Layout of documents for use with A.D.P. equipment
The general approach to the design and layout of documents needed for automatic data processing equipment is much the same as that for other office forms. Although there is a gradual increase in the use of mark sensing, character reading, and techniques for preparing ‘machine language’ data as a by-product of other operations, most systems still (1960) involve the transcription of fresh data from source documents into punched cards or punched paper tape.
The factors which are important in relation to the design of documents used for creating punched cards have been referred to earlier; the factors which influence the design of forms which may be used for the creation of paper tape are broadly similar.
The design of documents used for the output of A.D.P. machines is generally influenced by the features of the particular equipment used. As with other machines, it is a matter of designing a document which, although subject to the limitations imposed by the machine itself, serves the purposes of the recipient of the document satisfactorily.
This form was designed for submission as a requisition for up to 25 different items. It has the following special features:
- Each unit is given a code number placed in the top right-hand box, one figure in each entry space. This obviates the need for putting lengthy alphabetical matter into the computer, or for manual coding.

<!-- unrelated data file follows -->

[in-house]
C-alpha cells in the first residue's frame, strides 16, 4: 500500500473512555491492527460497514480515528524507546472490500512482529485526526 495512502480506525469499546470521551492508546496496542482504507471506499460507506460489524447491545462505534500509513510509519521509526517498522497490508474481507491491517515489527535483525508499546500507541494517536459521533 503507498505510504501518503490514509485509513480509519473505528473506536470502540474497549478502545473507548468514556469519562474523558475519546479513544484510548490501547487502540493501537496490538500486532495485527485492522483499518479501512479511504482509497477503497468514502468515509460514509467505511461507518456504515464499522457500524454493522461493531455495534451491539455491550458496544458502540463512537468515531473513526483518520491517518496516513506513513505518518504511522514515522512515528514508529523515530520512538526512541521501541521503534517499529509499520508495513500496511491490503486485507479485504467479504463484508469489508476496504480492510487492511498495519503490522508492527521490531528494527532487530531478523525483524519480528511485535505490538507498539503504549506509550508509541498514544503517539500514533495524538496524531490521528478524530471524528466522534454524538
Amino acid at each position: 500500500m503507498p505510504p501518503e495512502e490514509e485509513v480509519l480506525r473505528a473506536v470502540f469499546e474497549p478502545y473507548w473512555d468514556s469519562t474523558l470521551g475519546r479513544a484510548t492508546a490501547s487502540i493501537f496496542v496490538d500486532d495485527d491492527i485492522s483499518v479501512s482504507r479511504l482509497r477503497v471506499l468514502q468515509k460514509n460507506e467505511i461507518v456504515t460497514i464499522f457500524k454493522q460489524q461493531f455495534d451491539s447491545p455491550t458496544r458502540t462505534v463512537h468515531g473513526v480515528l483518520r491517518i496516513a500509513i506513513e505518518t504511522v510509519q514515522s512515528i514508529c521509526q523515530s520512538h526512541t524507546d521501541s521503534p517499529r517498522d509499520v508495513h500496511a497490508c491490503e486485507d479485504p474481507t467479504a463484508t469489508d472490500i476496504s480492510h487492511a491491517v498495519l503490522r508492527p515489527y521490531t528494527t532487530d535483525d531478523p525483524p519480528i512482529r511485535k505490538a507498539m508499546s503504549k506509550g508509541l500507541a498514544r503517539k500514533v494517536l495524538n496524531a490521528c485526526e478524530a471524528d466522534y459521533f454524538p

- Similarly, under ‘Designation’ the main noun only would be used and is restricted to 12 letters; when the noun is longer than 12 letters it would be cut off at the coding stage in the central depot.
- A code would be used to indicate the use of a temporary address which would not be put into the computer.
- Control numbers in the right-hand column and the entries marked with an asterisk would be coded at the central depot.
- The operator producing punched cards from this form would easily read straight down the entries on the right-hand side of the form from ‘Code Number’ to ‘Control Date’ inclusive. Entries would then be read from left to right against the appropriate serial number from ‘Section’ to “Control Number’. A separate card would be produced for each item making up the ‘shopping list’.
A clerical check would cover the reason for demand, or authority for issue, and that the demand was signed by a responsible officer of appropriate rank. The computer would check to see whether the latest vocabulary reference number had been quoted, whether this number agreed with the designation, or whether the quantity demanded was a multiple of the primary packaged quantity. Receipt vouchers would also be dealt with by the computer. The card punching would be done after the clerical scrutiny and coding